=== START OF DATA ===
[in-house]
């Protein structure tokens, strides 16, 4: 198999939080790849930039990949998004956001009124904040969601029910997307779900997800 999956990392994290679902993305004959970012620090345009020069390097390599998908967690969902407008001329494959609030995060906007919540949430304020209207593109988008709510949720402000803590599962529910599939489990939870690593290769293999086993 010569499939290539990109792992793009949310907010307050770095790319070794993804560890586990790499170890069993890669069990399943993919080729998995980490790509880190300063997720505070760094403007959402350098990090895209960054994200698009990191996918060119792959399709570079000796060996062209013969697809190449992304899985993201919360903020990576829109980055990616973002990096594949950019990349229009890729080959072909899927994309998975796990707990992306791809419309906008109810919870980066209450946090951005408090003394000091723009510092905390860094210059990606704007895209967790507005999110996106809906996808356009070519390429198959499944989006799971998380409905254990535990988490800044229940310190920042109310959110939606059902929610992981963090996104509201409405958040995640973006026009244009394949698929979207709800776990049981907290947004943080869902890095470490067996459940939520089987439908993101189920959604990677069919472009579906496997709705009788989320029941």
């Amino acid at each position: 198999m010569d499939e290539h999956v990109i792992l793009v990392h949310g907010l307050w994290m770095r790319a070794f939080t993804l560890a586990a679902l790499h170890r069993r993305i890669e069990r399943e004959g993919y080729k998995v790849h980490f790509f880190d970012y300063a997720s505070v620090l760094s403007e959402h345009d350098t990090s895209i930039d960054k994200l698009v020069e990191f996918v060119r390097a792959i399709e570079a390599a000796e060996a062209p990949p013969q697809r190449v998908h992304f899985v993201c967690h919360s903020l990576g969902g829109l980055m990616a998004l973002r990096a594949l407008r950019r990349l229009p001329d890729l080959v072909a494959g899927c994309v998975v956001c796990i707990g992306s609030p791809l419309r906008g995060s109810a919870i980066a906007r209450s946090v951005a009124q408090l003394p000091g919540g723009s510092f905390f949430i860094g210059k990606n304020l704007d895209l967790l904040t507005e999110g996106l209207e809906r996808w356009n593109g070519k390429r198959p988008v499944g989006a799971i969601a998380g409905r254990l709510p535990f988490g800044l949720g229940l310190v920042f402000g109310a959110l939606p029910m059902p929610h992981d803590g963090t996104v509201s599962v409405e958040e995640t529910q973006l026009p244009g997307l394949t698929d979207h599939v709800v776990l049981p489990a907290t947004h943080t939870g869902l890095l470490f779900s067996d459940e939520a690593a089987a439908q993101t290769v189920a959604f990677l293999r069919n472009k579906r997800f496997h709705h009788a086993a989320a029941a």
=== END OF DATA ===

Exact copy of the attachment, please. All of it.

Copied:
[in-house]
């Protein structure tokens, strides 16, 4: 198999939080790849930039990949998004956001009124904040969601029910997307779900997800 999956990392994290679902993305004959970012620090345009020069390097390599998908967690969902407008001329494959609030995060906007919540949430304020209207593109988008709510949720402000803590599962529910599939489990939870690593290769293999086993 010569499939290539990109792992793009949310907010307050770095790319070794993804560890586990790499170890069993890669069990399943993919080729998995980490790509880190300063997720505070760094403007959402350098990090895209960054994200698009990191996918060119792959399709570079000796060996062209013969697809190449992304899985993201919360903020990576829109980055990616973002990096594949950019990349229009890729080959072909899927994309998975796990707990992306791809419309906008109810919870980066209450946090951005408090003394000091723009510092905390860094210059990606704007895209967790507005999110996106809906996808356009070519390429198959499944989006799971998380409905254990535990988490800044229940310190920042109310959110939606059902929610992981963090996104509201409405958040995640973006026009244009394949698929979207709800776990049981907290947004943080869902890095470490067996459940939520089987439908993101189920959604990677069919472009579906496997709705009788989320029941």
């Amino acid at each position: 198999m010569d499939e290539h999956v990109i792992l793009v990392h949310g907010l307050w994290m770095r790319a070794f939080t993804l560890a586990a679902l790499h170890r069993r993305i890669e069990r399943e004959g993919y080729k998995v790849h980490f790509f880190d970012y300063a997720s505070v620090l760094s403007e959402h345009d350098t990090s895209i930039d960054k994200l698009v020069e990191f996918v060119r390097a792959i399709e570079a390599a000796e060996a062209p990949p013969q697809r190449v998908h992304f899985v993201c967690h919360s903020l990576g969902g829109l980055m990616a998004l973002r990096a594949l407008r950019r990349l229009p001329d890729l080959v072909a494959g899927c994309v998975v956001c796990i707990g992306s609030p791809l419309r906008g995060s109810a919870i980066a906007r209450s946090v951005a009124q408090l003394p000091g919540g723009s510092f905390f949430i860094g210059k990606n304020l704007d895209l967790l904040t507005e999110g996106l209207e809906r996808w356009n593109g070519k390429r198959p988008v499944g989006a799971i969601a998380g409905r254990l709510p535990f988490g800044l949720g229940l310190v920042f402000g109310a959110l939606p029910m059902p929610h992981d803590g963090t996104v509201s599962v409405e958040e995640t529910q973006l026009p244009g997307l394949t698929d979207h599939v709800v776990l049981p489990a907290t947004h943080t939870g869902l890095l470490f779900s067996d459940e939520a690593a089987a439908q993101t290769v189920a959604f990677l293999r069919n472009k579906r997800f496997h709705h009788a086993a989320a029941a």